The CFIA is verifying that industry is removing recalled product from the marketplace.
There have been no reported illnesses associated with the consumption of these products (not yet).
We document at least 55 sprout-associated outbreaks occurring worldwide affecting a total of 15,233 people since 1988. A comprehensive table of sprout-related outbreaks can be found at http://barfblog.com/wp-content/uploads/2014/08/Sprout-associated-outbreaks-8-1-14.xlsx.
o 33% of ill persons were hospitalized, and no deaths were reported.
o 73% of ill people reported contact with live poultry in the week before their illness began.
o Two (18%) were resistant to tetracycline.
o Nine (82%) were susceptible to all antibiotics on the NARMS panel.
o Read the advice to mail-order hatcheries and feed stores and others that sell or display live poultry.
o Always wash your hands thoroughly with soap and water right after touching live poultry or anything in the area where these birds live and roam.
o Do not let live poultry inside the house.
o Learn about additional recommendations to protect yourself and your family from Salmonella infections. These recommendations are important and apply to all live poultry, regardless of the age of the birds or where they were purchased.
The terror threat level to the UK has been raised to the highest level since the Iraq war after suspicions grew that terrorists might have been reading all the recent articles about the deadly peril of washing uncooked chicken.
It is now known that washing raw chicken releases tiny water droplets filled with extreme poison into your kitchen, killing you and all your family instantly. Until this fact was established by government scientists, there was no explanation for the mysterious spate of deaths affecting everyone in the country who cooked chicken.
“Raw chicken washing-related deaths were running at approximately five million per year, in London alone,” explained chief government medical officer Brian Panic. “We’d always wondered why this might be, but no-one had ever put two and two together, despite the obvious presence of freshly washed chicken fillets near all the bodies.”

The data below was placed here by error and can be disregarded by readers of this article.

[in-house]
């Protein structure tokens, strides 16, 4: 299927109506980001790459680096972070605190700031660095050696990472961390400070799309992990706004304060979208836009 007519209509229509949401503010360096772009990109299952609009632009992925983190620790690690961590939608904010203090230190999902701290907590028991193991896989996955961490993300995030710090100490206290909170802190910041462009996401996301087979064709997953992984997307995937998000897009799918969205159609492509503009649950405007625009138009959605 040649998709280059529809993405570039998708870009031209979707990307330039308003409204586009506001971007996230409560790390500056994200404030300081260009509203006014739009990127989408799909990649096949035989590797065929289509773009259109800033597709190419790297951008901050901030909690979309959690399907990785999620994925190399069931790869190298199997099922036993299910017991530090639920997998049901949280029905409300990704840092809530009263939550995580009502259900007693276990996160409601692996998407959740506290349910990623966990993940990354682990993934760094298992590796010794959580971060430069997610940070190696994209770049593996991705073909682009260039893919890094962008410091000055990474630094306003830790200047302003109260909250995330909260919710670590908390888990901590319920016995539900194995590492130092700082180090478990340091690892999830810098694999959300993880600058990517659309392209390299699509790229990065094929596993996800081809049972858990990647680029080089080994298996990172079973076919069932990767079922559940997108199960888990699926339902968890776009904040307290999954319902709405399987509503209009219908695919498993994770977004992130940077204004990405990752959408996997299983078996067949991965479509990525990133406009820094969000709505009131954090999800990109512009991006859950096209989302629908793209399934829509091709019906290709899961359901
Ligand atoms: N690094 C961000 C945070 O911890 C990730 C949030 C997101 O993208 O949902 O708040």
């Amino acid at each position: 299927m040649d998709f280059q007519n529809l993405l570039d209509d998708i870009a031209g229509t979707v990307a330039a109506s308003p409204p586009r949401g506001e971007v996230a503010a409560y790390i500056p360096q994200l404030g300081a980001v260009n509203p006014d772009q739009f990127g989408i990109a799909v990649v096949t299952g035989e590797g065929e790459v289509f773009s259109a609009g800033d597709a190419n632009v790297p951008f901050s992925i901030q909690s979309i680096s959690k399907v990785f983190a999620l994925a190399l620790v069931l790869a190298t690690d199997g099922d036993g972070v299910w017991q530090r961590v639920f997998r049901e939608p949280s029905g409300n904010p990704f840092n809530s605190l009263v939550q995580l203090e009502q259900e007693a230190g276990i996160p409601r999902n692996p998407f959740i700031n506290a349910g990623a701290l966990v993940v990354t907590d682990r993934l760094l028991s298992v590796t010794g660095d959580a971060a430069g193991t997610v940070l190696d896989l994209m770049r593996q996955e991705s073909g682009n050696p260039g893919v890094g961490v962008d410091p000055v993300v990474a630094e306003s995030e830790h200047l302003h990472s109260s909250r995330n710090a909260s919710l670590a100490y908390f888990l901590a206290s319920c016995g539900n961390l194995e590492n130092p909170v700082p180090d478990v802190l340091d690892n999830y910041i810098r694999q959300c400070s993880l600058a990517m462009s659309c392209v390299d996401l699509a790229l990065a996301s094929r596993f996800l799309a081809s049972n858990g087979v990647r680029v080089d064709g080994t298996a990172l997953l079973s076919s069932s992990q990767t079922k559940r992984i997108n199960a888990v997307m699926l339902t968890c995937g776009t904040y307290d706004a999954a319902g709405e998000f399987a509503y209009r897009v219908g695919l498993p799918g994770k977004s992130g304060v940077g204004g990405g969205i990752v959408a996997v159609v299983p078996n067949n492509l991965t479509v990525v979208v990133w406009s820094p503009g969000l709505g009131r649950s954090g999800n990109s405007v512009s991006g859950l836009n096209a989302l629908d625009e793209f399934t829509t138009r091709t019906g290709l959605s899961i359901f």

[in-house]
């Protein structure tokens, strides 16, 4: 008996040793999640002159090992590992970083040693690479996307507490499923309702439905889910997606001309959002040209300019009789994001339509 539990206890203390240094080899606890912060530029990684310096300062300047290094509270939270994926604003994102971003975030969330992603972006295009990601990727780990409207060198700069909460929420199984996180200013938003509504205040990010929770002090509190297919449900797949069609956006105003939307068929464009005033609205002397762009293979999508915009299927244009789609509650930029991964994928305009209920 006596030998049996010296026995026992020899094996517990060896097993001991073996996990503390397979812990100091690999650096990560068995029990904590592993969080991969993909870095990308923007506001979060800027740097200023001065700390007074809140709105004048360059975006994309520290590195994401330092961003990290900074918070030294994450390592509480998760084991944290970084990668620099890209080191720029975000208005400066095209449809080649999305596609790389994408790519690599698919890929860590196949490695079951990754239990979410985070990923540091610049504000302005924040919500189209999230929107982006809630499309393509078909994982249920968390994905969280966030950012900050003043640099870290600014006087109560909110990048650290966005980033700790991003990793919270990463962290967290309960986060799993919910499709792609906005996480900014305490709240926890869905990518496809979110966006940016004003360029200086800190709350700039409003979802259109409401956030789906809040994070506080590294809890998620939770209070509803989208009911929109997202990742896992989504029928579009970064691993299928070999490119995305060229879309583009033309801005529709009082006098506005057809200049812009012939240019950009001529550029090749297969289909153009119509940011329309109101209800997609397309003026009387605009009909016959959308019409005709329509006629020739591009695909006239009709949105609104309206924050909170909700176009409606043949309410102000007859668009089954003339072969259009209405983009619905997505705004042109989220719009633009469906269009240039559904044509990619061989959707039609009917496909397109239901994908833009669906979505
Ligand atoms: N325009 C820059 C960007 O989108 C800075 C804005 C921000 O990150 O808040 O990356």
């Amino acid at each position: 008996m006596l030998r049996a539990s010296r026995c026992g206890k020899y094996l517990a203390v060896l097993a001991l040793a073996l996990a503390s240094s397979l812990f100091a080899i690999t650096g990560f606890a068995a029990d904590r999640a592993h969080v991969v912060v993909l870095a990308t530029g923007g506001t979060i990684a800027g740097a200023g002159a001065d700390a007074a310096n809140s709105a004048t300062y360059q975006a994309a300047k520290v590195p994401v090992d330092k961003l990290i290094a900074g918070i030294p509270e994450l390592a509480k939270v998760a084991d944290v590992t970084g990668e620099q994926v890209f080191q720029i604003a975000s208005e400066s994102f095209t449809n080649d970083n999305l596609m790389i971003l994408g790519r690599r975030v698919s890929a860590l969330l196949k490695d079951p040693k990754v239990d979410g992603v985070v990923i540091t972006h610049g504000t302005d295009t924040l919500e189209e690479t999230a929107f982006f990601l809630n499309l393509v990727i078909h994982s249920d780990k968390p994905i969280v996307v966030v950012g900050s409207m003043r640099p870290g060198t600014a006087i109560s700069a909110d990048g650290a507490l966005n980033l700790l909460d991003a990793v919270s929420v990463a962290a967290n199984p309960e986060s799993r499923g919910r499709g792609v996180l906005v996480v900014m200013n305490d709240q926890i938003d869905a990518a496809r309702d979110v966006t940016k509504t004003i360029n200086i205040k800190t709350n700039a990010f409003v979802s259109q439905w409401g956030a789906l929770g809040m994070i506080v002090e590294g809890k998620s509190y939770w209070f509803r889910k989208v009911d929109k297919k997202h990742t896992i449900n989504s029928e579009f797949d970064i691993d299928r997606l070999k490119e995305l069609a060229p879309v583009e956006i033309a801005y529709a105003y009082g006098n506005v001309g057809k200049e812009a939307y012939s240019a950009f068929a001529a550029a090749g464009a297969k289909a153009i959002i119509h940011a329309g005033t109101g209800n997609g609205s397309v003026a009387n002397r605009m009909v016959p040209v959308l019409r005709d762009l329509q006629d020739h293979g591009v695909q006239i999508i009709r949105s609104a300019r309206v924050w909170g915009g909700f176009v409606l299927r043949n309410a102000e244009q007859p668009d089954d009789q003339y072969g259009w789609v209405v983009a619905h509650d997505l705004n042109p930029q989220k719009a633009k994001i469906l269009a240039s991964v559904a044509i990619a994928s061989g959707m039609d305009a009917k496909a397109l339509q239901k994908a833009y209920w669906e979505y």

“The raw material isn’t a problem in itself, if safely handled until cooked right through,” (piping hot) he explained. “But the combination of uncooked poultry and washing has the potential to destroy civilization, and I’m not exaggerating.”
“Now this has become widely known, if would be simple for a terrorist organization, perhaps using chefs, to wash chicken in the major metropolitan centers, with potentially devastating effects.”
“This could be the most severe threat since terrorists learned to secretly not turn off their Kindles during take-off and landing.”
After a meeting of COBRA, the government’s emergency response and cookery committee, the military are guarding all airports close to branches of Tesco and Sainsbury’s and are monitoring suspects’ water usage for potential chicken-related spikes.
There was an unfortunate incident in Dunstable this morning when an armed response team shot dead a suspected sous-chef who turned out to be merely rinsing a nice piece of sea bass, but a government spokesman pointed out that this is the price of freedom.
Police are asking anyone with the smallest Campylobacter-contaminated nugget of information should come forward immediately for rapid grilling.